It’s no secret that I believe in the power of storytelling to make a change. I’ve seen stories connect people to other people, to ideas, to movements — and I’ve seen those stories shape impact beyond what was thought possible. UncommonGood was founded on and is guided by stories, one of which is especially close to my heart.
Meet the Nonprofit that Inspired UncommonGood
The Alzheimer’s Family Support Center of Cape Cod is a nonprofit that’s impacted my family — and thousands of others — as we navigated my father’s diagnosis and care. Not only has the organization supported more than 10,000 Cape Cod families, individuals, and caregivers living with Alzheimer’s and other dementia-related illnesses, but they also do so with a lean team and limited resources. AFSC only has three full-time staff members and around 15 volunteers running the organization day-to-day — a sizable feat for a small nonprofit offering its daily services for free to families in need.
One of the things I’ve been most impressed with throughout my experiences with AFSC is their ability to preserve humanity in the work they do every day. Each family’s story guides the AFSC to lead with empathy and individualized care, which produces personalized and authentic services for everyone they serve.
AFSC workers know the road of dementia-related illnesses is a long and hard one — and they’re prepared to walk alongside you, even when it seems too difficult to do so. They’re able to diffuse any problem that might arise, and provide an ultimate safe place for families like mine. Especially in the advanced stages of the disease, there are complexities and stressors for caregivers and patients alike that are near impossible to diffuse. And even still, the AFSC handles them with grace. With each family’s history and individual experience at the forefront, the organization leads with compassion, and their organization (and the people they serve) is stronger for it.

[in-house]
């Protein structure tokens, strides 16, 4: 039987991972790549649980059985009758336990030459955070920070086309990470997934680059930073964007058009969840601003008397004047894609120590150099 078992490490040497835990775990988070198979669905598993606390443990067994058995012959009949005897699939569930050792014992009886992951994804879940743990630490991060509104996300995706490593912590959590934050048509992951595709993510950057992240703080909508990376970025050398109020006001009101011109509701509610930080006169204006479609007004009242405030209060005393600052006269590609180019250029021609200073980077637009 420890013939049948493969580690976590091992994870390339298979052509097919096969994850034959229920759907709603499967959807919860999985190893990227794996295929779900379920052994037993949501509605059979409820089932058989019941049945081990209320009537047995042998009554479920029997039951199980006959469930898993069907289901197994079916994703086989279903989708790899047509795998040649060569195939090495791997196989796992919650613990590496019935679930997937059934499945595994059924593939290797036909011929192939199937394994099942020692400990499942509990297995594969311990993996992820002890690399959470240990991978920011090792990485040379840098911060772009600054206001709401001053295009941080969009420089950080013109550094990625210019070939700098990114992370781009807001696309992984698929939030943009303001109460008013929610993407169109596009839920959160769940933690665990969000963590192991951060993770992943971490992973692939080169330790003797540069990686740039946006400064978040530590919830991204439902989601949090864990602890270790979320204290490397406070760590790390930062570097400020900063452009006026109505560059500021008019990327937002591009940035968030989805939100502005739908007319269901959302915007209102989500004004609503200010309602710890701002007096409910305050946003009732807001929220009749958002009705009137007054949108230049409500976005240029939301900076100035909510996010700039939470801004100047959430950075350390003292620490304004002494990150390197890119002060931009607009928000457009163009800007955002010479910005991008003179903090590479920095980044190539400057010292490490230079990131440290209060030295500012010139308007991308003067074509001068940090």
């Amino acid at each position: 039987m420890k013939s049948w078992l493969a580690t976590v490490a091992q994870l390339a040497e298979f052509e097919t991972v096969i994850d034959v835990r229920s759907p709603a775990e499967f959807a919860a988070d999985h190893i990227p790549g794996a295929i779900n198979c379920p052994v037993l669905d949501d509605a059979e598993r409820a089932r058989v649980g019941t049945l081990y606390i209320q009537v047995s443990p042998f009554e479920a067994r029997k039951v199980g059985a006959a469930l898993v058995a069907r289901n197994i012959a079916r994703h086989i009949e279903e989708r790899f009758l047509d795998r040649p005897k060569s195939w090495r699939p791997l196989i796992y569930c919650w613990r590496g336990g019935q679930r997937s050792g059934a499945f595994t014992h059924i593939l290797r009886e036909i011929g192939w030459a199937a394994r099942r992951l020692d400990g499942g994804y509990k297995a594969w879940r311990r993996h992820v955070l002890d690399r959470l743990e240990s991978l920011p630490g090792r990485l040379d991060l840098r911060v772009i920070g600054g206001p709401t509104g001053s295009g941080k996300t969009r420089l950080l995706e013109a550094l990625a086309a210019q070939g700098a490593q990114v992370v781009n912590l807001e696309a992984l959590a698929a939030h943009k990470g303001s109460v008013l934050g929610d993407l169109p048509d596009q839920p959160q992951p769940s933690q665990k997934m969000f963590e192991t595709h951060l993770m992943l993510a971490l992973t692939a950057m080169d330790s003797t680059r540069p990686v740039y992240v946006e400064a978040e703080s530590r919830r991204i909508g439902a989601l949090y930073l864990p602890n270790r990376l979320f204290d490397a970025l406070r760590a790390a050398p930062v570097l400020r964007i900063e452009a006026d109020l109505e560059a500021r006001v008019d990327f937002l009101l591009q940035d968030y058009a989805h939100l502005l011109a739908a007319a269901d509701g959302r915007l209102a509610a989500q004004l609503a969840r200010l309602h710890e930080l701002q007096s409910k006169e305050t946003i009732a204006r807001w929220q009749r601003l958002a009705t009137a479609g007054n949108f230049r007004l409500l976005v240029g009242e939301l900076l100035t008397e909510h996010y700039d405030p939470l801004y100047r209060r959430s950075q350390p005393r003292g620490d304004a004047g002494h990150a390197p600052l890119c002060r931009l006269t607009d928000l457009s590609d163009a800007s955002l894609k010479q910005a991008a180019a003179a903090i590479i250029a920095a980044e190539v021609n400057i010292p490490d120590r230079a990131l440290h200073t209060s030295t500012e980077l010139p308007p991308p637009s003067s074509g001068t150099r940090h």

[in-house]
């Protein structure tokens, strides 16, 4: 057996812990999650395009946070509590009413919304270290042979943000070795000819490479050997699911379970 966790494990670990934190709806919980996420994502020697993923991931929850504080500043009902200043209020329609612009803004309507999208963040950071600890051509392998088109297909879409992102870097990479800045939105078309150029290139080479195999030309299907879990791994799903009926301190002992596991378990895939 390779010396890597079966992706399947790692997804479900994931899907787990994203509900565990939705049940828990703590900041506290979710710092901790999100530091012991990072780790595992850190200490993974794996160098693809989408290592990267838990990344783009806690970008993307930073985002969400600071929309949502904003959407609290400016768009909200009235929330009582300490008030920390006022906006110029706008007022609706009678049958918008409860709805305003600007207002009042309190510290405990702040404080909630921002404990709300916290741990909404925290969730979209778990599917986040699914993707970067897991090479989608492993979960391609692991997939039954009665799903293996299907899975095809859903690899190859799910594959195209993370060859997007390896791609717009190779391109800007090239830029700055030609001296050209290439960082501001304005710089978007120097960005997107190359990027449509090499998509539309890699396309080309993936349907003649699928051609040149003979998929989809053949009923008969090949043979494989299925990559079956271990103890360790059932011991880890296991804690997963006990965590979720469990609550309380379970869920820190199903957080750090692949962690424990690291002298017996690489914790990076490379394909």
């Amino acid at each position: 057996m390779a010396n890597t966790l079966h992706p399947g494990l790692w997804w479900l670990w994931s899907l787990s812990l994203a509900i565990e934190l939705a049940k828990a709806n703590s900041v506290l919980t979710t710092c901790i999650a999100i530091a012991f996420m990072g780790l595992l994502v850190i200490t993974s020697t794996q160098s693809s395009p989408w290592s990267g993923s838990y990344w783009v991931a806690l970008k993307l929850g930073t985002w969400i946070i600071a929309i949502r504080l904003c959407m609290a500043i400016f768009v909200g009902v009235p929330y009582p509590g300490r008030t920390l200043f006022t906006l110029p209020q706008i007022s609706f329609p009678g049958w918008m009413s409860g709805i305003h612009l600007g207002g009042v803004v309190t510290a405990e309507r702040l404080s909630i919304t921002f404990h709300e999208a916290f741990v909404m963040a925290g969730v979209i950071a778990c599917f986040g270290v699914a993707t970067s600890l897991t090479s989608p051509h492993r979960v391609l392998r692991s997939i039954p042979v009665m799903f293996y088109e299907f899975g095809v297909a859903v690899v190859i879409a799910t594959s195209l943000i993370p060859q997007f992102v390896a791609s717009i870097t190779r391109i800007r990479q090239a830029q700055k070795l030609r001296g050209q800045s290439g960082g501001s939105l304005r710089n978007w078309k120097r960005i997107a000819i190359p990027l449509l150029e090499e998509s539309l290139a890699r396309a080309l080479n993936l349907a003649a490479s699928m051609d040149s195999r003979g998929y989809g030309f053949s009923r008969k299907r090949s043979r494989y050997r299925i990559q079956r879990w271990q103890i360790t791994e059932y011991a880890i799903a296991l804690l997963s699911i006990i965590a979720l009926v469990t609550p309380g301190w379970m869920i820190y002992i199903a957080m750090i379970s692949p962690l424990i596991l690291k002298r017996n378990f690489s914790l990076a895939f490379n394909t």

How the Alzheimer’s Family Support Center Got Started
I recently sat down with the co-founders of this incredible organization, Dr. Molly Perdue, Ph.D., and Melanie Braverman, to hear in their own words more about what they do, the “why” that drives them, and what their work will look like in a post-pandemic world.
Melanie and Molly both felt the impact of an Alzheimer’s diagnosis when Molly’s mother came to live with them in her last years. During that time, they were forced to learn the unfortunate reality of cognitive loss, and what caregivers could use to be supportive and feel supported themselves. At the same time, Melanie and Molly also welcomed two children, all while Molly finished her dissertation on issues faced by dementia caregivers and worked as the Director of Family Services for a larger Alzheimer’s organization.
Faced with life changes and stressors of her own in addition to those of her mother, Molly found the idea for the AFSC. At a breaking point, Molly walked around town with her mother, who had the added pain of a recently broken foot.
“I’m trying to coax my mother to take some steps in her boot, and she is really cursing me out,” Molly shared. “And it’s one of those moments where I thought, if I get out of this caregiving alive — if my head does not just pop off from the pressure — there has to be something that we do about helping families dealing with Alzheimer’s.”
Without any startup money and only a small personal loan to build the center, Molly and Melanie got to work and began creating the needs-based care model that has been sustained ever since.
AFSC’s Services and Programs
As they’ve built the AFSC, Molly and Melanie have leveraged their strengths and talents to improve the quality of programming for caregivers. Melanie, who has an arts background, acts as the center’s cultural director. Programs like a multigenerational chorus with Alzheimer’s patients and elementary school children foster connections with people through music. And oftentimes, the chorus concerts are how people first learn about the AFSC’s services.
“We’re doing evidence-based programming,” Melanie shared. “It’s easy to conflate free with lack of rigor, or creativity with lack of conventional programs. But we walk the line between both of those things. And so it makes what we’re doing really interesting in that regard, because we’re occupying spaces that a lot of organizations can’t occupy.”